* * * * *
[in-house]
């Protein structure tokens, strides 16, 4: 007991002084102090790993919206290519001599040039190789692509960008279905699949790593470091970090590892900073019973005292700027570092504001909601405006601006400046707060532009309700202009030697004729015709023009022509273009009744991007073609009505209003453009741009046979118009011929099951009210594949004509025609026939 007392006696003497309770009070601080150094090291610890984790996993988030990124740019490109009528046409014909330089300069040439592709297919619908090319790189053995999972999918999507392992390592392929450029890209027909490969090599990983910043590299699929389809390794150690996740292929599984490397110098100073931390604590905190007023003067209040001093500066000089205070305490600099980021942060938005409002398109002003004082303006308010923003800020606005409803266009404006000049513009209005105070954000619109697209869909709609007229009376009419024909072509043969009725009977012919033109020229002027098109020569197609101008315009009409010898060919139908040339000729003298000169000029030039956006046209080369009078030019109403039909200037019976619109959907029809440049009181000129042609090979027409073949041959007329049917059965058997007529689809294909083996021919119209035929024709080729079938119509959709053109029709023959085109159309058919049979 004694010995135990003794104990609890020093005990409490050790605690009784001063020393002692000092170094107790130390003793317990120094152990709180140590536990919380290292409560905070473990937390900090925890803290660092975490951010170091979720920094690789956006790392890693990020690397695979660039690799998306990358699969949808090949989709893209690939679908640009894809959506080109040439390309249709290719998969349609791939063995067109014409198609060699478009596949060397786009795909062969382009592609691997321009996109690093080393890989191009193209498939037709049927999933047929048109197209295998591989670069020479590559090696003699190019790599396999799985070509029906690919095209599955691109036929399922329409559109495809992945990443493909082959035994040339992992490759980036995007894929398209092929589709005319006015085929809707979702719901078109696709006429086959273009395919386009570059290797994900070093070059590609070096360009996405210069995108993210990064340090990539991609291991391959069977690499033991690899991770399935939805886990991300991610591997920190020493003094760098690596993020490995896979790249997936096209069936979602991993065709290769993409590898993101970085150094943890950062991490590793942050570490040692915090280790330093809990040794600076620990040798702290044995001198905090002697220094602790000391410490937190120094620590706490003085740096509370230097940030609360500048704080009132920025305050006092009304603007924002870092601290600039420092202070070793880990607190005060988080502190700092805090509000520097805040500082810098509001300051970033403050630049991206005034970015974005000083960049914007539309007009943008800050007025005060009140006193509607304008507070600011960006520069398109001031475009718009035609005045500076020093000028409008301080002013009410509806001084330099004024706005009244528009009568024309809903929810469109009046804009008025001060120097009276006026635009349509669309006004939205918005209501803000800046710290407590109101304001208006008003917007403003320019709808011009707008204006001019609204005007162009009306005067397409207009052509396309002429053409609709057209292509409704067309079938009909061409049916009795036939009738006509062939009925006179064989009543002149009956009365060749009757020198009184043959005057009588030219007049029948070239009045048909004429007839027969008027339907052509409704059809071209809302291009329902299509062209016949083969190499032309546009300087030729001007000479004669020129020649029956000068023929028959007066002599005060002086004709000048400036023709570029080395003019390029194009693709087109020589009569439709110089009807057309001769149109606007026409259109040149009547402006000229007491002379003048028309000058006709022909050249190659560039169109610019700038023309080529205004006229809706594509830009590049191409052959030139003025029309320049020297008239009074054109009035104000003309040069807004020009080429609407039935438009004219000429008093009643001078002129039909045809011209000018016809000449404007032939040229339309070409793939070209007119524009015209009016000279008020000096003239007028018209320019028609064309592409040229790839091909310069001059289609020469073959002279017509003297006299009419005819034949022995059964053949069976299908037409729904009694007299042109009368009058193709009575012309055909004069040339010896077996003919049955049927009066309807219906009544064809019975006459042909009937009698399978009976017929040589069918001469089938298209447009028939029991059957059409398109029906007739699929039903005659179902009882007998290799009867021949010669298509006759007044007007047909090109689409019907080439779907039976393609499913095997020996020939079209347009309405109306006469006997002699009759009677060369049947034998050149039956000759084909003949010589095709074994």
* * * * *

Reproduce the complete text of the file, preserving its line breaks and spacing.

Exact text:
[in-house]
């Protein structure tokens, strides 16, 4: 007991002084102090790993919206290519001599040039190789692509960008279905699949790593470091970090590892900073019973005292700027570092504001909601405006601006400046707060532009309700202009030697004729015709023009022509273009009744991007073609009505209003453009741009046979118009011929099951009210594949004509025609026939 007392006696003497309770009070601080150094090291610890984790996993988030990124740019490109009528046409014909330089300069040439592709297919619908090319790189053995999972999918999507392992390592392929450029890209027909490969090599990983910043590299699929389809390794150690996740292929599984490397110098100073931390604590905190007023003067209040001093500066000089205070305490600099980021942060938005409002398109002003004082303006308010923003800020606005409803266009404006000049513009209005105070954000619109697209869909709609007229009376009419024909072509043969009725009977012919033109020229002027098109020569197609101008315009009409010898060919139908040339000729003298000169000029030039956006046209080369009078030019109403039909200037019976619109959907029809440049009181000129042609090979027409073949041959007329049917059965058997007529689809294909083996021919119209035929024709080729079938119509959709053109029709023959085109159309058919049979 004694010995135990003794104990609890020093005990409490050790605690009784001063020393002692000092170094107790130390003793317990120094152990709180140590536990919380290292409560905070473990937390900090925890803290660092975490951010170091979720920094690789956006790392890693990020690397695979660039690799998306990358699969949808090949989709893209690939679908640009894809959506080109040439390309249709290719998969349609791939063995067109014409198609060699478009596949060397786009795909062969382009592609691997321009996109690093080393890989191009193209498939037709049927999933047929048109197209295998591989670069020479590559090696003699190019790599396999799985070509029906690919095209599955691109036929399922329409559109495809992945990443493909082959035994040339992992490759980036995007894929398209092929589709005319006015085929809707979702719901078109696709006429086959273009395919386009570059290797994900070093070059590609070096360009996405210069995108993210990064340090990539991609291991391959069977690499033991690899991770399935939805886990991300991610591997920190020493003094760098690596993020490995896979790249997936096209069936979602991993065709290769993409590898993101970085150094943890950062991490590793942050570490040692915090280790330093809990040794600076620990040798702290044995001198905090002697220094602790000391410490937190120094620590706490003085740096509370230097940030609360500048704080009132920025305050006092009304603007924002870092601290600039420092202070070793880990607190005060988080502190700092805090509000520097805040500082810098509001300051970033403050630049991206005034970015974005000083960049914007539309007009943008800050007025005060009140006193509607304008507070600011960006520069398109001031475009718009035609005045500076020093000028409008301080002013009410509806001084330099004024706005009244528009009568024309809903929810469109009046804009008025001060120097009276006026635009349509669309006004939205918005209501803000800046710290407590109101304001208006008003917007403003320019709808011009707008204006001019609204005007162009009306005067397409207009052509396309002429053409609709057209292509409704067309079938009909061409049916009795036939009738006509062939009925006179064989009543002149009956009365060749009757020198009184043959005057009588030219007049029948070239009045048909004429007839027969008027339907052509409704059809071209809302291009329902299509062209016949083969190499032309546009300087030729001007000479004669020129020649029956000068023929028959007066002599005060002086004709000048400036023709570029080395003019390029194009693709087109020589009569439709110089009807057309001769149109606007026409259109040149009547402006000229007491002379003048028309000058006709022909050249190659560039169109610019700038023309080529205004006229809706594509830009590049191409052959030139003025029309320049020297008239009074054109009035104000003309040069807004020009080429609407039935438009004219000429008093009643001078002129039909045809011209000018016809000449404007032939040229339309070409793939070209007119524009015209009016000279008020000096003239007028018209320019028609064309592409040229790839091909310069001059289609020469073959002279017509003297006299009419005819034949022995059964053949069976299908037409729904009694007299042109009368009058193709009575012309055909004069040339010896077996003919049955049927009066309807219906009544064809019975006459042909009937009698399978009976017929040589069918001469089938298209447009028939029991059957059409398109029906007739699929039903005659179902009882007998290799009867021949010669298509006759007044007007047909090109689409019907080439779907039976393609499913095997020996020939079209347009309405109306006469006997002699009759009677060369049947034998050149039956000759084909003949010589095709074994």